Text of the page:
You would rather not create duplicate terminal windows in your Linux desktop or with PuTTy in Windows. This may be an enforced security policy rather than a preference. Some Linux systems only allow one log on session. Perhaps you want the systems administrator to use the "who" or "w" command to see which users are logged in without seeing more than one session for your user.
How do you use the screen command to have different terminals simultaneously with the requirements above?
How do you allow a continually-streaming program wall or echo messages to the console while you have a separate session without a second log on session?
Use the screen utility. It is extremely helpful with long-duration processes to manage different screens from one session.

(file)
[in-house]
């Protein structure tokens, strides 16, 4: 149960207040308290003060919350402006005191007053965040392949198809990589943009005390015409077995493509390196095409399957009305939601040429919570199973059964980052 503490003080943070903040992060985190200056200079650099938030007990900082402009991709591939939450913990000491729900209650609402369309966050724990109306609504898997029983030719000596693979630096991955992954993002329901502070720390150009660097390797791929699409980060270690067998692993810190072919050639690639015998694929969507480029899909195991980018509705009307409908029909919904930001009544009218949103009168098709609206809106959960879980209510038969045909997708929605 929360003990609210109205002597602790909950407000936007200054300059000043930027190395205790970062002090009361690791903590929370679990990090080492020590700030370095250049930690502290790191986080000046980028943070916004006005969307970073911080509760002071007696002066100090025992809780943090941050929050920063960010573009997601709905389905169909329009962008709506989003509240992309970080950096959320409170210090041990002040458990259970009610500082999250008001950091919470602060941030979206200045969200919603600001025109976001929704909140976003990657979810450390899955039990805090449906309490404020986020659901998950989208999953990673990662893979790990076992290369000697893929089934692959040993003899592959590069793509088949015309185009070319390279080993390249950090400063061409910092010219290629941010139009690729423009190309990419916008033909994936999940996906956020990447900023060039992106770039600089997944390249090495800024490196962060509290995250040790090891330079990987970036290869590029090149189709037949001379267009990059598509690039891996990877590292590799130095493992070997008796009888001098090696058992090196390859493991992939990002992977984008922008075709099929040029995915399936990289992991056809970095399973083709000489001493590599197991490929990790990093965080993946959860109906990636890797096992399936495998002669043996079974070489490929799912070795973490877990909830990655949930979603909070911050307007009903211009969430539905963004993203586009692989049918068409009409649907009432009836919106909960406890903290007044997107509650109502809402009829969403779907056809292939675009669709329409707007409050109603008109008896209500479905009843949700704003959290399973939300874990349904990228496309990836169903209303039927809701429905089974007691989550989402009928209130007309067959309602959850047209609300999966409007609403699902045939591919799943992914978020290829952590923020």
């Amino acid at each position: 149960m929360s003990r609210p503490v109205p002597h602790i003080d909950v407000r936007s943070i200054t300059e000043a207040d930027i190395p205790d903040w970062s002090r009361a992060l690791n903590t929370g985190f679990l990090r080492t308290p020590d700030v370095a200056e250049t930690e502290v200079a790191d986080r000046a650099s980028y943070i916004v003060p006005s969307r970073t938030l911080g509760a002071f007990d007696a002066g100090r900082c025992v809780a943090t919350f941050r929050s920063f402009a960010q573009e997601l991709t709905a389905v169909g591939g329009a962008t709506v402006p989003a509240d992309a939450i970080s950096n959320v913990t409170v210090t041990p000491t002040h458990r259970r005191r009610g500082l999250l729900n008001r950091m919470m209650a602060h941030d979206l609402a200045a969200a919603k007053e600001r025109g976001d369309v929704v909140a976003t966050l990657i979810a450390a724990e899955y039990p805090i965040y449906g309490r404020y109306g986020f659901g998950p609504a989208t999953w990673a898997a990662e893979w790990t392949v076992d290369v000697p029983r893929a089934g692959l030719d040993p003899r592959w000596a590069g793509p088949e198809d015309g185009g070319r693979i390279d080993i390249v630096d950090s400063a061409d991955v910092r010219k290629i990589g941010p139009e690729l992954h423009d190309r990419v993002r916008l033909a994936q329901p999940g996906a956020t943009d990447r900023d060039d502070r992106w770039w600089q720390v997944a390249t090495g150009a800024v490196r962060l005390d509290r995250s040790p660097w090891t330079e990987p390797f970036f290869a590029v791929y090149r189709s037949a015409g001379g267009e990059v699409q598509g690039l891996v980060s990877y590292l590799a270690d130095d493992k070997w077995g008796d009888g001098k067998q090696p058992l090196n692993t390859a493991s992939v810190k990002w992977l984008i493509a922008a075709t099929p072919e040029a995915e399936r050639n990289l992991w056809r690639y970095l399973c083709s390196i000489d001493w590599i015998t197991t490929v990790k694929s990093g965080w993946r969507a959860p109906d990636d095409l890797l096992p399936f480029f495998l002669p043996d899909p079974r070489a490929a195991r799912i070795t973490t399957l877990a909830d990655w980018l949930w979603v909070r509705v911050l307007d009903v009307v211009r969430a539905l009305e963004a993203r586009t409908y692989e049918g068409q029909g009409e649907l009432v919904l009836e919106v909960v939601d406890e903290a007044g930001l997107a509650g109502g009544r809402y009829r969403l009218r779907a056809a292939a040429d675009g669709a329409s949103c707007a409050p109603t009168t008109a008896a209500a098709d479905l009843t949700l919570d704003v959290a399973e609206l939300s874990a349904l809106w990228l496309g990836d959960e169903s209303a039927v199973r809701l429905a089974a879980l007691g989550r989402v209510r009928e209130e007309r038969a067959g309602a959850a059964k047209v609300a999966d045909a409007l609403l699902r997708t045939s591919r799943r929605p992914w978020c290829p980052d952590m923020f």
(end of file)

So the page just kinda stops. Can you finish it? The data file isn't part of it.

1. Optional step. Run this command: screen -list
2. Enter this command: screen
3. Run commands as you desire. To exit, use these two commands: ctrl-a, ctrl-d
(Holding control tap "a" then holding control again tap "d".)
4. Run commands from the original prompt. You can use "screen -list" to view the different sessions. You can create more than one screen session. They will not register as new logon sessions on the Linux server. If you want to return to a previous session, use this command (but replace 1234.gooserver with the left-most column value of the output resulting from a "screen list" command):
screen -r 1234.goodserver